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Good intentions up in smoke

Opinion

Good intentions up in smoke

Jane Stephens believes Australia had the chance to stop the scourge of vaping, but none of us can breathe easy now with the new watered-down laws.

Cinnamon and apple, choco-vanilla, icy watermelon with a minty twist. Name your flavour and it is sure to be available. Watch the kids breathe it in, then get hooked.

No one saw the enormity of vaping’s addiction wave. It was seen as inoffensive at first, with even doctors embracing it as a way to ease people off smoking. But to a generation that had not been subjected to the shock ads and public health campaign about the perils of smoking, breathing in tasty water vapour was quickly embraced as fun, social and intoxicating.

Then the science rolled in about how terrible it was for lungs, the stats stacked up about how much of it was coming from offshore, and the government panicked. A world-first ban on the vessels of poison was announced – the very possession of them without a prescription to be an illegal act.

Then another switch and an eleventh-hour back-pedal. From the start of this month, vapers might still need a prescription and can only get the devices from chemist shops. But from October, vapes can be bought without a prescription.

Crazy stuff. The possession of vapes will remain decriminalised, even for the very young, which means the local pharmacy is going to be the place to hang out for young puffers. Vapes will be like ciggies, except you get them from pharmacies instead of shops: plain packaging, behind the counter, ID required, limited to boring flavours.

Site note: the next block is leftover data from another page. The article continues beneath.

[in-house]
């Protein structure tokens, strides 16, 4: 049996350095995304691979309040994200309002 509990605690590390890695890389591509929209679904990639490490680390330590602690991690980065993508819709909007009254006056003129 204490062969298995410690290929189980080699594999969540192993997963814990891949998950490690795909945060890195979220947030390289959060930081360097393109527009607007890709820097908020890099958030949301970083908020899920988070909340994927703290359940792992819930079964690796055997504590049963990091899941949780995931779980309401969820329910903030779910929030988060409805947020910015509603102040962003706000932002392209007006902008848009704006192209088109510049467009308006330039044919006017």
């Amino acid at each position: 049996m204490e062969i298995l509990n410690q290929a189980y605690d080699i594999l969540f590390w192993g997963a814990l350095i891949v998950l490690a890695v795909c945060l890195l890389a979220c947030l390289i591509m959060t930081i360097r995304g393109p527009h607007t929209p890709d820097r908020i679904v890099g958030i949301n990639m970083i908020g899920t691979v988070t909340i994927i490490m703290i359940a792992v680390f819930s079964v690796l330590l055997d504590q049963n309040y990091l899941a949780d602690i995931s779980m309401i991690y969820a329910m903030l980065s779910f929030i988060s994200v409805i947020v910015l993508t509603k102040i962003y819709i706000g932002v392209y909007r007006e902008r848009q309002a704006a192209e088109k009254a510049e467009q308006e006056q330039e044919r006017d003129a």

Maybe the softening was because the federal government is not making the money it used to on nicotine. It had projected getting about $15 billion last financial year in excise on tobacco, but only got $10.5 billion.

Fewer people were buying legal smokes (they are about $60 a pack these days, so
little wonder), but they sure were getting their nicotine hits from places unregulated and untaxed. So, instead of banning vaping, the government (and the Opposition) will keep it, regulate it to collect their cut and go hard on illegal imports.

Making money out of people’s unhealthy habits has long been the practice of our governments, with booze, the pokies and cigarettes some of the income streams they rely on.

But they had the chance to do better: to show the public good was bigger than their addiction to our sins. And now they have blown it. What a crying shame.

mm

Jane Stephens is a USC journalism lecturer, media commentator and writer.

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